By Antoinette Rahn
This marks the beginning of an exciting weekly blog post for COINage, in partnership with Professional Coin Grading Service (PCGS). Welcome to the first official Coin of the Week blog post, sponsored by PCGS.
Each week we’ll feature a specific coin and share historic details, mintage figures, and previous sales information when known. The coins featured in this blog will have been certified by PCGS, with some of the information also provided by PCGS’ Certification Database. To learn more about PCGS’ Certification Database and other services available, visit https://www.pcgs.com.
Seldom-Seen Classic Head Half Eagle
The Coin of the Week for March 8-14 is an 1838-D Classic Head Half Eagle. This $5 gold coin was graded AU-50 by PCGS.
There are many fascinating aspects to this coin, including the fact that the full production of this type of coin was struck from one die pair. All told, there were 20,583 coins struck, with somewhere around 200-250 examples known to remain today, according to information presented on the Stack’s Bowers website.
This Coin of the Week is featured in Part 2 of Stack’s Bowers March 2020 Baltimore U.S. Coins auction. Live bidding for the auction begins on March 20. Visit www.stacksbowers.com for more information. UPDATE: On March 13, Stack’s Bowers announced that in light of the cancellation of the Baltimore based Whitman Coin & Collectibles Expo, the company is still planning to hold its planned auction at a facility close to the company’s California home offices. For clients unable to attend the live auction in California, please call 800-458-4646 or email firstname.lastname@example.org to request phone descriptions from the firm’s specialists, to place absentee bids, or to arrange bidding by telephone.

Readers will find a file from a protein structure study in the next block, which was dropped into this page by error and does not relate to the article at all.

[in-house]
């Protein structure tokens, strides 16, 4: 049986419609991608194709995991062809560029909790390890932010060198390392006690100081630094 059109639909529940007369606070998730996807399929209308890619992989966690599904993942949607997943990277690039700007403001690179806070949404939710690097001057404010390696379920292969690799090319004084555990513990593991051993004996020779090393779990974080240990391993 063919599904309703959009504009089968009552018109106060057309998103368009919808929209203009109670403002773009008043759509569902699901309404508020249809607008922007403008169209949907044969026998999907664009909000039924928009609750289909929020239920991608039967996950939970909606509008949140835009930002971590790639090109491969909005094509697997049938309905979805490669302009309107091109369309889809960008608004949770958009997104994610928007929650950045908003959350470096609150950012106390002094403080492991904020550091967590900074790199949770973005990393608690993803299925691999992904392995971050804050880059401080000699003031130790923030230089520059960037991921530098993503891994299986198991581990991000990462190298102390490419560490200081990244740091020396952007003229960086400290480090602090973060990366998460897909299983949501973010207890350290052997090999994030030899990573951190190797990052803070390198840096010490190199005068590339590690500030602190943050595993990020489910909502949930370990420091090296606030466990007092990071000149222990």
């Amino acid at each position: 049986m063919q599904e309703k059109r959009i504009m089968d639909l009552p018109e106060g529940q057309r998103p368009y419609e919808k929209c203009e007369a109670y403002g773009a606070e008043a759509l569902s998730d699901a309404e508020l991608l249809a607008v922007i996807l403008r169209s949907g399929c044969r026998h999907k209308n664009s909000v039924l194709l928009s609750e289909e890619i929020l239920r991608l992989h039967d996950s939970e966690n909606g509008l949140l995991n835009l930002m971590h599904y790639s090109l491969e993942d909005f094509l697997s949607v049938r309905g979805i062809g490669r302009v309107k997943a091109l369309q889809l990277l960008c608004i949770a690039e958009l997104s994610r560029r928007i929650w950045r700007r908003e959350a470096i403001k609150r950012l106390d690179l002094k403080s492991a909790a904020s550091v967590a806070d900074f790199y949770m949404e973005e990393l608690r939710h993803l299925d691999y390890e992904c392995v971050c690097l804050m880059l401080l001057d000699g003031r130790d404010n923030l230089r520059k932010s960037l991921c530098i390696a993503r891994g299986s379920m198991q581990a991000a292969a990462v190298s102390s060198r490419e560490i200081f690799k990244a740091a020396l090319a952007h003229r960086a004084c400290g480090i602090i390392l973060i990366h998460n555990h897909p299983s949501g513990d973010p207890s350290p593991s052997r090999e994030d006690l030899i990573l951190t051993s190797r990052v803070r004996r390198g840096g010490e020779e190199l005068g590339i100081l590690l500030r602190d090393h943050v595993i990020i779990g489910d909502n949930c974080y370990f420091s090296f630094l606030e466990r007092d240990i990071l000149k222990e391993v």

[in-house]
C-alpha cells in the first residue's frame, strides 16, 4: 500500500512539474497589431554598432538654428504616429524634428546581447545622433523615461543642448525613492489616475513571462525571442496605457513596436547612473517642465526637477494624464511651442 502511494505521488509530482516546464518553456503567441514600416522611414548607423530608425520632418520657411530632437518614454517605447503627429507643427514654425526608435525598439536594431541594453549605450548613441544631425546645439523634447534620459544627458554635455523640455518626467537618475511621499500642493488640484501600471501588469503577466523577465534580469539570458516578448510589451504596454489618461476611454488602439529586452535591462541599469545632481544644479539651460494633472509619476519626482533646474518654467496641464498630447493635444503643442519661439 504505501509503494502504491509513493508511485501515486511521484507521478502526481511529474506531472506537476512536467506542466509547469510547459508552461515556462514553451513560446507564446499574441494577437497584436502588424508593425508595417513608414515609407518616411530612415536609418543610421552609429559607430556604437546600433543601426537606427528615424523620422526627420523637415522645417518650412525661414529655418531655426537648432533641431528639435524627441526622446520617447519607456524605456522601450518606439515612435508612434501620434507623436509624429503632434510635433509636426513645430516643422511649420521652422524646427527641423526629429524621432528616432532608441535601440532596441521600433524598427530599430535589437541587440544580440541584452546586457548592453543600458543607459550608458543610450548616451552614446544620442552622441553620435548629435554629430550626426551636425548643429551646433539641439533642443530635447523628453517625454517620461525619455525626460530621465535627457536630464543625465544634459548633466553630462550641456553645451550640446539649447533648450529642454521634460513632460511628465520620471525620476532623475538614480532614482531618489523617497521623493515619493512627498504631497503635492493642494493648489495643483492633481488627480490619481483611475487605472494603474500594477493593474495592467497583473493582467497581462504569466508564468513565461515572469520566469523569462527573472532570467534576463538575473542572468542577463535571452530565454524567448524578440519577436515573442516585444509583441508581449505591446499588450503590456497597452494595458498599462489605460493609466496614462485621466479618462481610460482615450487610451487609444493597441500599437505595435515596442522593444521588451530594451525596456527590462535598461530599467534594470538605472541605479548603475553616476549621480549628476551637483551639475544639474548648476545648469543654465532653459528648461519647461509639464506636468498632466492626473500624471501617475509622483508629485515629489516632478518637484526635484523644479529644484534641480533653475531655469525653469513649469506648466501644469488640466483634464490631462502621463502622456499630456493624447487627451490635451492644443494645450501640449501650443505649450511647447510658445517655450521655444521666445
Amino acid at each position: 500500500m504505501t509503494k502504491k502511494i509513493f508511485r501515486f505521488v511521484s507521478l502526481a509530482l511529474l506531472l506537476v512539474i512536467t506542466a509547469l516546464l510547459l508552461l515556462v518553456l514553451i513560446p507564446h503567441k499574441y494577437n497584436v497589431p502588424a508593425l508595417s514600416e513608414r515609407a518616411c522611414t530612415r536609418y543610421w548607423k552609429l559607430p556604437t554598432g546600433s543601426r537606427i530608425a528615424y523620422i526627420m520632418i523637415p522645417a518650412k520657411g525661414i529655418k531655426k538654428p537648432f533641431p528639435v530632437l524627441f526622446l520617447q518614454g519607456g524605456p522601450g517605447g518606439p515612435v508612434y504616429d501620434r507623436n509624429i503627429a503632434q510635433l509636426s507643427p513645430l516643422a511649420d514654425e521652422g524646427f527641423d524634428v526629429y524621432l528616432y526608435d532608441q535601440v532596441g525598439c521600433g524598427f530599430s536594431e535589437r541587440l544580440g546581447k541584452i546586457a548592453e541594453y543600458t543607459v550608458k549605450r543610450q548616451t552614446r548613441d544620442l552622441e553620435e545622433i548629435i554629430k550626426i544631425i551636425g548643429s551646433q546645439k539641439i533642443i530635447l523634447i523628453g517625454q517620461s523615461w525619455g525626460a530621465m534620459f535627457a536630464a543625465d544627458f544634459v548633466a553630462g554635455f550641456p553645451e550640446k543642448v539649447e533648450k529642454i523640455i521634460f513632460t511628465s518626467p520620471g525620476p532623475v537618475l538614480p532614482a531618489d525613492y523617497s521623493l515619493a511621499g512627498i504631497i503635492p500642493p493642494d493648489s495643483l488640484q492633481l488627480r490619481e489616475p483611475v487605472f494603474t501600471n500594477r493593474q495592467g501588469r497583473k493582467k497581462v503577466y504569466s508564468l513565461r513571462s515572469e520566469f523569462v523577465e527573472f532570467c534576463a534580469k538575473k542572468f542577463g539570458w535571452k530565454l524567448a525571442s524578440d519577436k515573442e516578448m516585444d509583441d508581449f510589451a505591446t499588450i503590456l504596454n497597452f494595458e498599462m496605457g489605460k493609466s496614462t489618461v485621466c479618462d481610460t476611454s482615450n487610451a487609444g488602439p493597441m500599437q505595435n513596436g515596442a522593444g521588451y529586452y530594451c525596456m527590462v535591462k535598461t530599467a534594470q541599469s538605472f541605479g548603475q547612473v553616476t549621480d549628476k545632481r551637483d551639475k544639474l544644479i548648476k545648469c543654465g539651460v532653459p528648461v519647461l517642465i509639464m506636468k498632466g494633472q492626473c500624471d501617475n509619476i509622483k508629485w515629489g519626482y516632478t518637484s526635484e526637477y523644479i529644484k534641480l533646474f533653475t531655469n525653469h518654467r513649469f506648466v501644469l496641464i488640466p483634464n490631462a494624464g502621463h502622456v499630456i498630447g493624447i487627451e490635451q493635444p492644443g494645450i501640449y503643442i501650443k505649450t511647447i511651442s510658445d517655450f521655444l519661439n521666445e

Unique Mintmark Placement
In addition to being the product of just one die pair, it’s design features the mintmark, from the Dahlonega Mint in Georgia, present on the obverse, just above the year. In later issues, the mintmark appears on the reverse of the coin.
The coin’s composition is reported to be 90% gold and 10% copper. The design, best known as the “Classic Head” is the creation of William Kneass, who served as the second Chief Engraver of the United States Mint, from 1824 to 1840.
About PCGS: Professional Coin Grading Service (PCGS) represents the industry standard in third-party certification. Visit www.pcgs.com for more information.